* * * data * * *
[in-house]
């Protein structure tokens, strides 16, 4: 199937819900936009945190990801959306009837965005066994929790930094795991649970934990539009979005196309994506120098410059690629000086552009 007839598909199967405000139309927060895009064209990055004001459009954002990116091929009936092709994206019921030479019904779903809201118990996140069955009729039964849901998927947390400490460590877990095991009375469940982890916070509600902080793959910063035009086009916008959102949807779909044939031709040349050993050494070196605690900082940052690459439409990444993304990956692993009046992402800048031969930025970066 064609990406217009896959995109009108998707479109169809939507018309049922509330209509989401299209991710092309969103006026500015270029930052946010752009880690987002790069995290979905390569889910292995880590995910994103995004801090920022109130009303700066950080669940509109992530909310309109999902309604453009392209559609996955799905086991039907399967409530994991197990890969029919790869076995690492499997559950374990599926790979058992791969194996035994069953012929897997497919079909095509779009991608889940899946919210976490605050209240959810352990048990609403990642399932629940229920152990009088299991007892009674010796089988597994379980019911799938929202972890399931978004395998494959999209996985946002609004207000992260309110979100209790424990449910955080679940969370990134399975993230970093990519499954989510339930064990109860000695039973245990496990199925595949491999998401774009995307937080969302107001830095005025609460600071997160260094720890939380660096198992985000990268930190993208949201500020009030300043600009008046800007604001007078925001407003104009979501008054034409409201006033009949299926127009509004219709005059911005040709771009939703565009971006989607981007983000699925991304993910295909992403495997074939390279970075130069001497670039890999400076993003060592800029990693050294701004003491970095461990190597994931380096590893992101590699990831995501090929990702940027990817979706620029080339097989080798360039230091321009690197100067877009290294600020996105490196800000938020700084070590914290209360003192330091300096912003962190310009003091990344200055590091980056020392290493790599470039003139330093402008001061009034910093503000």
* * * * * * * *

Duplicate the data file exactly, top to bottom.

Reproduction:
[in-house]
């Protein structure tokens, strides 16, 4: 199937819900936009945190990801959306009837965005066994929790930094795991649970934990539009979005196309994506120098410059690629000086552009 007839598909199967405000139309927060895009064209990055004001459009954002990116091929009936092709994206019921030479019904779903809201118990996140069955009729039964849901998927947390400490460590877990095991009375469940982890916070509600902080793959910063035009086009916008959102949807779909044939031709040349050993050494070196605690900082940052690459439409990444993304990956692993009046992402800048031969930025970066 064609990406217009896959995109009108998707479109169809939507018309049922509330209509989401299209991710092309969103006026500015270029930052946010752009880690987002790069995290979905390569889910292995880590995910994103995004801090920022109130009303700066950080669940509109992530909310309109999902309604453009392209559609996955799905086991039907399967409530994991197990890969029919790869076995690492499997559950374990599926790979058992791969194996035994069953012929897997497919079909095509779009991608889940899946919210976490605050209240959810352990048990609403990642399932629940229920152990009088299991007892009674010796089988597994379980019911799938929202972890399931978004395998494959999209996985946002609004207000992260309110979100209790424990449910955080679940969370990134399975993230970093990519499954989510339930064990109860000695039973245990496990199925595949491999998401774009995307937080969302107001830095005025609460600071997160260094720890939380660096198992985000990268930190993208949201500020009030300043600009008046800007604001007078925001407003104009979501008054034409409201006033009949299926127009509004219709005059911005040709771009939703565009971006989607981007983000699925991304993910295909992403495997074939390279970075130069001497670039890999400076993003060592800029990693050294701004003491970095461990190597994931380096590893992101590699990831995501090929990702940027990817979706620029080339097989080798360039230091321009690197100067877009290294600020996105490196800000938020700084070590914290209360003192330091300096912003962190310009003091990344200055590091980056020392290493790599470039003139330093402008001061009034910093503000």